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HTML5 Projects: Engaging Ecommerce

Establishing JavaScript functions


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HTML5 Projects: Engaging Ecommerce

with Joseph Lowery

Video: Establishing JavaScript functions

Time to hook up our range input type to the other elements on the page. First, we'll use a little jQuery magic to add data prices to our paintings, and then we'll insert the necessary JavaScript to filter the paintings by price. So in my code editor, I'm going to scroll down to the bottom and I'm going to add another script tag here. You could combine these if you want, but I'm going to do this just to keep everything a little distinct so it makes it easy to track. And again make a little bit room.

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HTML5 Projects: Engaging Ecommerce
37m 29s Intermediate Nov 06, 2012

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The HTML5 Projects series combines HTML5, CSS3, and recent JavaScript API technologies to work—enhancing your web projects with interactivity and multimedia. This installment shows you how to build features that allow visitors to your online store to filter their selections interactively via sliders, drag items onto wish lists, and automatically save them locally. Author Joseph Lowery uses this scenario as an opportunity to introduce concepts such as HTML5 form elements with JavaScript enhancements, local content storage, and drag-and-drop.

Topics include:
  • Including range form elements
  • Modifying the display interactively
  • Establishing JavaScript functions
  • Dragging items to wish lists
  • Storing wish list items locally
  • Saving and retrieving list items
Subjects:
Web User Experience Ecommerce Web Design Projects
Software:
HTML JavaScript CSS
Author:
Joseph Lowery

Establishing JavaScript functions

Time to hook up our range input type to the other elements on the page. First, we'll use a little jQuery magic to add data prices to our paintings, and then we'll insert the necessary JavaScript to filter the paintings by price. So in my code editor, I'm going to scroll down to the bottom and I'm going to add another script tag here. You could combine these if you want, but I'm going to do this just to keep everything a little distinct so it makes it easy to track. And again make a little bit room.

Now this time, instead of putting in the code by hand, I actually have a code snippets file that's also found in that same folder, called code snippets.js, that I'm going to go to as a source. And we're going to bring in first this initial code block that you see up op. Now, this is just a simple jQuery declaration that uses a jQuery function to attach data to an element at the DOM level. As you can see, what we're doing here is, for each of the paintings, which have an ID of painting one through six, we're adding in a sequential ID-- just to make it easy to work with--and the individual prices.

So I'm just going to copy this code block and go to index.htm inside my script tag and paste it in. Now that will set up the data prices for all of the paintings. Next, we're going to read them in. Let's go back to my code snippets file, and let's start by walking through the code initially. So after the document is ready, I declare value on line 12 called the value, and then we set up a simple function that monitors the change event of the slider.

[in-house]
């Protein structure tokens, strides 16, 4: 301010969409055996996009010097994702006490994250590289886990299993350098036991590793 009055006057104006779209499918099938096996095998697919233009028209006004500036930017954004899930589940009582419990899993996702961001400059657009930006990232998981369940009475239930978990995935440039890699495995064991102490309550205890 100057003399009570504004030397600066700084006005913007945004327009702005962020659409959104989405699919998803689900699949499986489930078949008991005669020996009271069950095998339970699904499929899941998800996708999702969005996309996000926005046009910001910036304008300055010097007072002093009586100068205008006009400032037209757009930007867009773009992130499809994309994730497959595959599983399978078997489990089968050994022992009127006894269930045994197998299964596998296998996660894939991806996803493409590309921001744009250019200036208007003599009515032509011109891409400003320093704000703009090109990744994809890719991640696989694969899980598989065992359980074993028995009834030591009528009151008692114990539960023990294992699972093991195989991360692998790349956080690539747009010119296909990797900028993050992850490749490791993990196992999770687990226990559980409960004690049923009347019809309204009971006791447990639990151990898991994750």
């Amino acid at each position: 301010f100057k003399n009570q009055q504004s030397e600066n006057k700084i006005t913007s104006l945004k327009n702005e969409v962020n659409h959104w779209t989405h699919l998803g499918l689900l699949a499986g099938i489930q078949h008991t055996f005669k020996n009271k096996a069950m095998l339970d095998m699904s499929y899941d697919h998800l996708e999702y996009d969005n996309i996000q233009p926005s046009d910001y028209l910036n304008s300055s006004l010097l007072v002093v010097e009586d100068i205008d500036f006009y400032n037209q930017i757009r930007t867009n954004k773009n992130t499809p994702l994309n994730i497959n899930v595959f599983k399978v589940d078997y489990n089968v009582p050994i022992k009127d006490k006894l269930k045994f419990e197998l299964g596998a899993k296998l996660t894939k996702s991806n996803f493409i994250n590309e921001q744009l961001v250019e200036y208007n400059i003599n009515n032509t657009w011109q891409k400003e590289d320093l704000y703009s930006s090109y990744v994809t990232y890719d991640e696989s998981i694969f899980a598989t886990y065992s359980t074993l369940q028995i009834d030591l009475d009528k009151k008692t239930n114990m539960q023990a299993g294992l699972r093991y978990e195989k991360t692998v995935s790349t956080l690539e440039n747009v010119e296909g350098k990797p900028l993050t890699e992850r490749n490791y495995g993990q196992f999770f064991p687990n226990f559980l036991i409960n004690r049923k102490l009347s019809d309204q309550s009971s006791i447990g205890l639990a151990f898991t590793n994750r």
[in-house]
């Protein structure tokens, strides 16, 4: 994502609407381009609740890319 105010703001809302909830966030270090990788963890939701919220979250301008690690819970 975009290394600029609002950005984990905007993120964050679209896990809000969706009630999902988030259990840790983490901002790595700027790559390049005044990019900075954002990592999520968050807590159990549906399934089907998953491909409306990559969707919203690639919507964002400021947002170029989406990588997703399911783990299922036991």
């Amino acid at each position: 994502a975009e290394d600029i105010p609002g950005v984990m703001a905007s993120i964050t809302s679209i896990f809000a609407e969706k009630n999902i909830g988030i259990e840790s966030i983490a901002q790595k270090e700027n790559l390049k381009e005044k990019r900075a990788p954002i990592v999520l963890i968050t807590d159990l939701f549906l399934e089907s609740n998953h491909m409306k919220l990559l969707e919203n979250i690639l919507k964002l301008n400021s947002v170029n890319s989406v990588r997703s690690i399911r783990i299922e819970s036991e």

And anytime there is a change it gets whatever the value is that's in the Range Value text field and assigns it to our variable, the value, and then it calls another function called Filter Items and passes the value variable. The next code block, starting on line 20, spells out what actually happens in the function filter items. So it takes one argument, which I've called Price Criteria, and that's the same value as the variable the value. And once it has the price criteria, it loops through each of the paintings that are in the gallery and performs a series of functions.

The key one, in line 24, is where it sets the data that's in a particular item to another variable called item data. And now that we have that, we can examine item data to see if the price that's in item data is less than or equal to the price criteria, which you'll recall is the range value. If it does, then we make sure that the opacity is set to 1 and we also set another property called matching to True.

If the price criteria is not less than or equal to the item data price, then we reduce the opacity to .5, dimming it down, and set the itemData.matching to false. Now the itemData.matching I didn't have to include, but I wanted to show you how you could also keep track of things like this by adding in another property. All right, let's copy and paste our code, make sure it's inside the same script tag, paste that in, save it, and now let's head on over to the browser, refresh the page, and I'll scroll down just a little bit here so we can see how the paintings are reacting when I drag the slider. And there you can see that it is in fact starting to reduce the price.

So when I'm at 200, both eye which is 400; arrow, which is 250; and also rabbit, which is 350; are more than the value I've specified in the Price slider, and so they are dimmed. If I bring it back up to 325, I can now afford arrows at 250, but I still can't afford rabbit or eye. Awesome! Our users can now filter the items in the store by price, just by moving the slide.

This technique could be applied to any sort of range-based filtering, such as the number of stars received, number of rooms in the house, whatever you can think of.

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